What is Elbow Pain / Tennis Elbow?

Research has shown that at some point in their careers nearly 50 percent of tennis players suffer from a painful condition called lateral epicondylitis (Elbow pain / Tennis Elbow), which affects the elbow caused due to repetitive motions or strenuous overuse of the tendons around the elbow.

This ‘tennis elbow’ is commonly observed in people who play tennis and other racket sports. Golfers and cricketers are equally susceptible as are people in jobs that use repetitive motions involving the arm and elbow. Its incidence is higher in people between 30 and 50 years of age. (Gulf News February 22, 2017)

Elbow pain is most often the result of tendinitis, which can affect the inner or outer elbow. Elbow pain has many other causes including trauma, arthritis, and bursitis.

Elbow Pain / Tennis Elbow


In this article, you will learn about the tennis elbow. What is it and what are the causes and symptoms and how to treat tennis elbow.


Tennis elbow is also known as lateral epicondylitis. It is the most common overuse syndrome in the elbow. In this condition, there is inflammation in the extensor group of muscles at the level where they are originating (lateral epicondyle of humerus).

The main muscle involved is the extensor carpi radialis. It should be remembered that only 5-8% of people suffering from lateral epicondylitis relate the injury to tennis! Contractile overloads that chronically stress the extensor tendons near the attachment on the humerus bone are the primary cause of epicondylitis.

It mostly happens in people who do repetitive upper extremity activities such as computer use, heavy lifting, forceful forearm pronation and supination, and repetitive wrist extension motion.

You can commonly see this chronic condition in other sports such as squash, badminton, baseball, swimming, and field throwing events. Some other professions are also involved such as electricians, carpenters, gardeners, desk-bound jobs also commonly present with this condition.

Symptoms of tennis elbow

The most prominent symptom of tennis elbow is pain, this pain can be produced by palpation on the extensor group of muscles origin on the lateral epicondyle of the humerus.

The pain can radiate upwards in the upper arm and downwards along the outside of the forearm and in some cases even to the third and fourth fingers.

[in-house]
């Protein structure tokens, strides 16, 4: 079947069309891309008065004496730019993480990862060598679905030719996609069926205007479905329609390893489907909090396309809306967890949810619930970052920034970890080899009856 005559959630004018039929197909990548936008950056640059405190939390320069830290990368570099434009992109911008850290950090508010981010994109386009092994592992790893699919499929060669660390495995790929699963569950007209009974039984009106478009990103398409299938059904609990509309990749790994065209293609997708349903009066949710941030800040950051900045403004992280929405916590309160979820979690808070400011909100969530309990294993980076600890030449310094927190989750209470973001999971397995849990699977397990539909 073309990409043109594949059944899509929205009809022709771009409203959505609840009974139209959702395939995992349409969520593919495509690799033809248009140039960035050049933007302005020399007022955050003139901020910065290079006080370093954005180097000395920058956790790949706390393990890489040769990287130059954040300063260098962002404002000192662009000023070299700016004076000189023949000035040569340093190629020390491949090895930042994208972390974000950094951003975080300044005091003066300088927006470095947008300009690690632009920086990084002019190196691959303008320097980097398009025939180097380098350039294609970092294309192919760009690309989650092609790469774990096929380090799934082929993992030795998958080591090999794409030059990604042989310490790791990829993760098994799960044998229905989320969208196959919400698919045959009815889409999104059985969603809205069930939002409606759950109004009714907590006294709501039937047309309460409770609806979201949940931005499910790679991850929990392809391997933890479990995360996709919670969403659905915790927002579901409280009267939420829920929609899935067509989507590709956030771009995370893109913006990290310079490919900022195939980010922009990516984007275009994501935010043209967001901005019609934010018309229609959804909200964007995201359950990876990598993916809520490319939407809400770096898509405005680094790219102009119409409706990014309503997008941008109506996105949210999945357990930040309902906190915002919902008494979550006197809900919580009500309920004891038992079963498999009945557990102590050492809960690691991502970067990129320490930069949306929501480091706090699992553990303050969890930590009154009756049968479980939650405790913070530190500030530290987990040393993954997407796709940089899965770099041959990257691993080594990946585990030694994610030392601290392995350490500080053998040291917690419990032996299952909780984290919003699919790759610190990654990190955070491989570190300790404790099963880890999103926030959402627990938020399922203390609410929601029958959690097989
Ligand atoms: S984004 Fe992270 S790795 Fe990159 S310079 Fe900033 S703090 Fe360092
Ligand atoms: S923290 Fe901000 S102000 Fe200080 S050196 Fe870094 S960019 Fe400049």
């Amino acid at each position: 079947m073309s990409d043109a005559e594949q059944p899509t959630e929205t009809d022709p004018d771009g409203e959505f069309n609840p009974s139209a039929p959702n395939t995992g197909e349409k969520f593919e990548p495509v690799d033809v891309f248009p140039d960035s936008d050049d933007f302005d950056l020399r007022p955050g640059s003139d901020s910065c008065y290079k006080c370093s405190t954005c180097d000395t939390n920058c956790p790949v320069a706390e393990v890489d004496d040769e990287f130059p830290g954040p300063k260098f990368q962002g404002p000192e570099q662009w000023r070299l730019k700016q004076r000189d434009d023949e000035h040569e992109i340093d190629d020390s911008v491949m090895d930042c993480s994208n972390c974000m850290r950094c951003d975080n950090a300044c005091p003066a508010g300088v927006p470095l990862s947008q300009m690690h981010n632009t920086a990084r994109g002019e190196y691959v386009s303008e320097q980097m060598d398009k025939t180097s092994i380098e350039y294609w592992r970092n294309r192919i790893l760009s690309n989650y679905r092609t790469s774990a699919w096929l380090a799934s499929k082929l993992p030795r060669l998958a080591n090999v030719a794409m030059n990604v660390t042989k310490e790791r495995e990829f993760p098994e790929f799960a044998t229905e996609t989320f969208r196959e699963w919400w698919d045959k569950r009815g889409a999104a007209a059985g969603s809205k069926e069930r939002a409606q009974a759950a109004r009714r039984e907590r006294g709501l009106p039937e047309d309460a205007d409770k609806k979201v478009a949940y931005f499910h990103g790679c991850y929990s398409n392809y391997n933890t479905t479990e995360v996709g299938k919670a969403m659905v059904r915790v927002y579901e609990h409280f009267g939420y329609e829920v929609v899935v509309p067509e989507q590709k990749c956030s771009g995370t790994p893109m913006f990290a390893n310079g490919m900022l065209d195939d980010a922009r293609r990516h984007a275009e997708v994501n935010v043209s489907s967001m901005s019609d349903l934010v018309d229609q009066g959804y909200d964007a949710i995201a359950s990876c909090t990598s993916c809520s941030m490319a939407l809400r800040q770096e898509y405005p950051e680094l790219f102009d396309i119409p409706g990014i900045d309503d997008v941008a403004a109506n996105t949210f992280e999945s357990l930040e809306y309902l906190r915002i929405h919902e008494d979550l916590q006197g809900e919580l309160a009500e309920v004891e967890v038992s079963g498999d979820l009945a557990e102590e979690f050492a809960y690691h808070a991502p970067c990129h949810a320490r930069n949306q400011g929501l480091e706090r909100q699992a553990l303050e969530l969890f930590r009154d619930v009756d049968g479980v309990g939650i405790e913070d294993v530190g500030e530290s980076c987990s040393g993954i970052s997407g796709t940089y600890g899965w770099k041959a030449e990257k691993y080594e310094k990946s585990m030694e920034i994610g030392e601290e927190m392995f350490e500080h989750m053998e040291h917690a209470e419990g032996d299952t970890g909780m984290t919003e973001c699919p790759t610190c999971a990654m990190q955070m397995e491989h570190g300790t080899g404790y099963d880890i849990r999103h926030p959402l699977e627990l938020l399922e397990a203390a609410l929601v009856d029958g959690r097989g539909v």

Furthermore, it has been seen that there is a weakness in wrist extensor muscles. A person will feel constant pain, which prohibits any activity.



There are 2 physical tests that can confirm the diagnosis. These include:

  • Mill’s test- a patient is seated with the upper extremity relaxed at the side and the elbow is in extension. The examiner passively stretches the wrist in flexion and pronation. If pain is increasing by this activity that means you are positive for tennis elbow.
  • Maudsley’s test- The examiner will resist the extension of the third digit of the hand while palpating the lateral epicondyle. A positive test is indicated by pain is increasing over the lateral epicondyle.

Differential diagnosis

There are many conditions in the elbow that can mimic like tennis elbow for example; cervical radiculopathy, redial tunnel syndrome, fracture of olecranon, or redial head and elbow osteoarthritis. We should check for all these conditions for differential diagnosis.

Treatment of tennis elbow

Biomechanical caused by joint restrictions should be corrected with joint mobilization to specific restrictions identified during the examination. Electrotherapy is very helpful in reducing pain. apply an ice pack for 10-20 mines, twice a day in an acute case of tennis elbow.

Stretching and strengthening exercises to correct the imbalance in muscles, start endurance, and coordination exercises after relieving the pain.

Splinting may be an effective adjunct to physical therapy management in regaining loss of motion for capsular restrictions.

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